Hype followed Gibson wherever he went. Superman in Cleats bleated on article about his time in Lakeland. But, it was hard to ignore Gibson's athletic credentials -- for instance, a hand-timed 4.28 seconds in the 40-yard dash, and scouts rating Gibson as the first prospect to be scored 80 out of 80 in both power hitting and speed since Mickey Mantle. Gibson struggled to hit well in the Florida State League, though, and his manager that year -- Jim Leyland -- covered for Gibson's seeming underachievement by saying, "We don't expect him to tear the league apart. We just want him to get his feet wet and play every day."
The Tigers were less patient with their wunderkind than Leyland would have led people to believe. Indeed, despite the .240/.328/.451 slash line in Lakeland (in fairness, the league overall slashed at .249/.330/.321 so .451 SLG is pretty impressive), Gibson spent just 89 games in 1979 in Triple-A Evansville -- a season shortened by a knee issue caused by a collision with another outfielder -- before getting a September call-up to the Motor City.
In 1980, Gibson started the year as the centerfielder for the Tigers. Indeed, the Tigers traded Ron LeFlore to Montreal specifically to open a spot up for Gibson in center. However, in mid-June and in what would become a recurring theme for Gibson's career, he hit the disabled list for what was thought to be a sprained wrist. It turned out to be a developmental flaw in the bones in his wrist that led to surgery to have his ulna shortened and a steel plate inserted. He was still bothered by the wrist in 1981, and reinjured it in May of that year. And, in 1982, he struggled with mysterious weight loss that turned out to be an intestinal parasite -- and he missed time otherwise with knee, wrist, and calf problems.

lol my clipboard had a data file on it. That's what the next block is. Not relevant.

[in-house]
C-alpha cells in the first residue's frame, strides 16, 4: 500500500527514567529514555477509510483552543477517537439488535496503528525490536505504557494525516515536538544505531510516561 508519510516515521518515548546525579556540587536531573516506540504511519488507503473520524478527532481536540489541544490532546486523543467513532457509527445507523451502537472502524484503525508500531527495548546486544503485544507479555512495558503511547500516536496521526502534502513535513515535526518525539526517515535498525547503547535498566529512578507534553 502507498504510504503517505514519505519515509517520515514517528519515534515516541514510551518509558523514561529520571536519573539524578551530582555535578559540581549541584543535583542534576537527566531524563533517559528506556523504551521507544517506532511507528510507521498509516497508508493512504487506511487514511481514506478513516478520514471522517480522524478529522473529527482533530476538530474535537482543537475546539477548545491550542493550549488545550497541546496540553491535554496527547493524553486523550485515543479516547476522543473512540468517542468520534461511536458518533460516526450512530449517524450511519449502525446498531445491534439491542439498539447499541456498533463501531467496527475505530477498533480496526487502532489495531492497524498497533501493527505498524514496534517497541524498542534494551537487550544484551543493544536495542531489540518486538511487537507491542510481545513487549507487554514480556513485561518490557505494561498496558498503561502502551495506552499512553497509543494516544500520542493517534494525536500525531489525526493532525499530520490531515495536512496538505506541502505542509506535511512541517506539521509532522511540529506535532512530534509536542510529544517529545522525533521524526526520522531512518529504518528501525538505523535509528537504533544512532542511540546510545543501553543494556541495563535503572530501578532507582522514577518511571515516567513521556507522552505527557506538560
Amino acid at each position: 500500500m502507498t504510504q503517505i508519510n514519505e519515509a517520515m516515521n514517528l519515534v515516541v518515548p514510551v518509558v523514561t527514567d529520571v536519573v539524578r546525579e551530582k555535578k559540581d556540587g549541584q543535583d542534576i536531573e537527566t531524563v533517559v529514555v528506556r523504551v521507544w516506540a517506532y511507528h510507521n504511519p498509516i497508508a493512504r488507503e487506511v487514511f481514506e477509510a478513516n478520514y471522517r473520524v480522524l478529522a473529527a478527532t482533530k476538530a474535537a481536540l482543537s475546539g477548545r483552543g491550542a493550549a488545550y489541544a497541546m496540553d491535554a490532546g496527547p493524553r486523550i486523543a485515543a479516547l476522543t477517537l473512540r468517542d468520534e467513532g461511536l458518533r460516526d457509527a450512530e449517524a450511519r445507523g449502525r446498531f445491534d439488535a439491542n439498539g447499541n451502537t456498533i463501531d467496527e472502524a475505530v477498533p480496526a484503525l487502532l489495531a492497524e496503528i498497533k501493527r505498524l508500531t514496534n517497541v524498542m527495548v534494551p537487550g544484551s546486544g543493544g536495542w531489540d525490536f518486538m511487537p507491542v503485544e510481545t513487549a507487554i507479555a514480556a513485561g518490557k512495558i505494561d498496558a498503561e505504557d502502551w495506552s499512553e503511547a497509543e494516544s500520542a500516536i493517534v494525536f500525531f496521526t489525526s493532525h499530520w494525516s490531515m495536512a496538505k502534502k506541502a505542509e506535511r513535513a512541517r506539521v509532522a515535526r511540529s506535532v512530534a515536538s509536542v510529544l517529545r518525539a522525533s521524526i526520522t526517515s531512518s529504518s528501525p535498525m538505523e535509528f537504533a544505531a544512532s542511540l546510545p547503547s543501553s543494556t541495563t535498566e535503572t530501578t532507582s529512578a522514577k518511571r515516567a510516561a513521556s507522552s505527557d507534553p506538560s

Coming in to 1983, then, he was hopeful that that would be his year. But, as his SABR biography points out, his arrogant and egotistical attitude needed some adjusting and Sparky Anderson took it on himself to do that adjusting. Anderson told his team -- and the media afterward -- that the team needed to be polite, to sign autographs, to be appreciative of the fans, and to be grateful for their position in life. Gibson was the intended recipient for these words, yet the words apparently fell on deaf ears. Anderson named Chet Lemon as his starting centerfielder and told Gibson that Gibson would be DH-ing. Gibson went into a rage and screamed at Anderson. Anderson let him rage on until Gibson was done. When that happened, Anderson told Gibson "open the door and get your ass outta here."